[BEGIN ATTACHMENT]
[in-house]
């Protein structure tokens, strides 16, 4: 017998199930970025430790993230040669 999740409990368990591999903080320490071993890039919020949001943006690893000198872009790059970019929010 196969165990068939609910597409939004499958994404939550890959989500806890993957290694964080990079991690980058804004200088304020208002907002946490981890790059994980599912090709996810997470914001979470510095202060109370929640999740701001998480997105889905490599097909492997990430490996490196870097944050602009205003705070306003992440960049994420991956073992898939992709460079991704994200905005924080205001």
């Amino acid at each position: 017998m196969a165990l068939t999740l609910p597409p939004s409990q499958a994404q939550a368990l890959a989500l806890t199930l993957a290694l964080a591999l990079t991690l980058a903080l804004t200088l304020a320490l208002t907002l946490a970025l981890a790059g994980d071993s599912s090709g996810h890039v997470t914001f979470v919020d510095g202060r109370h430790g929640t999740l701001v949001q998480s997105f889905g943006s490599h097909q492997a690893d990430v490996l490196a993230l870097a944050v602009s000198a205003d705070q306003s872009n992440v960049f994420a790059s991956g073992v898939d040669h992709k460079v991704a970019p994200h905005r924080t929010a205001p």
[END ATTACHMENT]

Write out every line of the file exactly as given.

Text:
[in-house]
């Protein structure tokens, strides 16, 4: 017998199930970025430790993230040669 999740409990368990591999903080320490071993890039919020949001943006690893000198872009790059970019929010 196969165990068939609910597409939004499958994404939550890959989500806890993957290694964080990079991690980058804004200088304020208002907002946490981890790059994980599912090709996810997470914001979470510095202060109370929640999740701001998480997105889905490599097909492997990430490996490196870097944050602009205003705070306003992440960049994420991956073992898939992709460079991704994200905005924080205001």
């Amino acid at each position: 017998m196969a165990l068939t999740l609910p597409p939004s409990q499958a994404q939550a368990l890959a989500l806890t199930l993957a290694l964080a591999l990079t991690l980058a903080l804004t200088l304020a320490l208002t907002l946490a970025l981890a790059g994980d071993s599912s090709g996810h890039v997470t914001f979470v919020d510095g202060r109370h430790g929640t999740l701001v949001q998480s997105f889905g943006s490599h097909q492997a690893d990430v490996l490196a993230l870097a944050v602009s000198a205003d705070q306003s872009n992440v960049f994420a790059s991956g073992v898939d040669h992709k460079v991704a970019p994200h905005r924080t929010a205001p």